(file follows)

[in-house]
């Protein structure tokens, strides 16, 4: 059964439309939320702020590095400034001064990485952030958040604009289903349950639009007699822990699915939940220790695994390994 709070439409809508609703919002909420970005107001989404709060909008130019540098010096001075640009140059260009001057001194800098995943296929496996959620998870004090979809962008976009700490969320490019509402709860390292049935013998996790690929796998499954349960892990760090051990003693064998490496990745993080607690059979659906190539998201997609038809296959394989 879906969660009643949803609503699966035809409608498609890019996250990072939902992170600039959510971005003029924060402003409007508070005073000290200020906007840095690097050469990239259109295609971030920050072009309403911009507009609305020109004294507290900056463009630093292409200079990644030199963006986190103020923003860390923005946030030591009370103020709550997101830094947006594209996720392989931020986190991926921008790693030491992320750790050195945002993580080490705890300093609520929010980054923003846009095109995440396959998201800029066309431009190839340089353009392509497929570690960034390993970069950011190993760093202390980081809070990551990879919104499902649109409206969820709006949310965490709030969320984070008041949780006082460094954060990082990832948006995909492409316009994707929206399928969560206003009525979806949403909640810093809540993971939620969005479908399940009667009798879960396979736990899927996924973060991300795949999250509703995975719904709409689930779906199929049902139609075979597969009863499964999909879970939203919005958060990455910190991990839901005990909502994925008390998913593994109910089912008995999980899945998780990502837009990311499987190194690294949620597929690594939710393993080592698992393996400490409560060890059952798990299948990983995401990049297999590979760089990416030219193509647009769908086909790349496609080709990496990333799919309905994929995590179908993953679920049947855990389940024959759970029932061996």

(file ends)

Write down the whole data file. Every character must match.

[in-house]
């Protein structure tokens, strides 16, 4: 059964439309939320702020590095400034001064990485952030958040604009289903349950639009007699822990699915939940220790695994390994 709070439409809508609703919002909420970005107001989404709060909008130019540098010096001075640009140059260009001057001194800098995943296929496996959620998870004090979809962008976009700490969320490019509402709860390292049935013998996790690929796998499954349960892990760090051990003693064998490496990745993080607690059979659906190539998201997609038809296959394989 879906969660009643949803609503699966035809409608498609890019996250990072939902992170600039959510971005003029924060402003409007508070005073000290200020906007840095690097050469990239259109295609971030920050072009309403911009507009609305020109004294507290900056463009630093292409200079990644030199963006986190103020923003860390923005946030030591009370103020709550997101830094947006594209996720392989931020986190991926921008790693030491992320750790050195945002993580080490705890300093609520929010980054923003846009095109995440396959998201800029066309431009190839340089353009392509497929570690960034390993970069950011190993760093202390980081809070990551990879919104499902649109409206969820709006949310965490709030969320984070008041949780006082460094954060990082990832948006995909492409316009994707929206399928969560206003009525979806949403909640810093809540993971939620969005479908399940009667009798879960396979736990899927996924973060991300795949999250509703995975719904709409689930779906199929049902139609075979597969009863499964999909879970939203919005958060990455910190991990839901005990909502994925008390998913593994109910089912008995999980899945998780990502837009990311499987190194690294949620597929690594939710393993080592698992393996400490409560060890059952798990299948990983995401990049297999590979760089990416030219193509647009769908086909790349496609080709990496990333799919309905994929995590179908993953679920049947855990389940024959759970029932061996």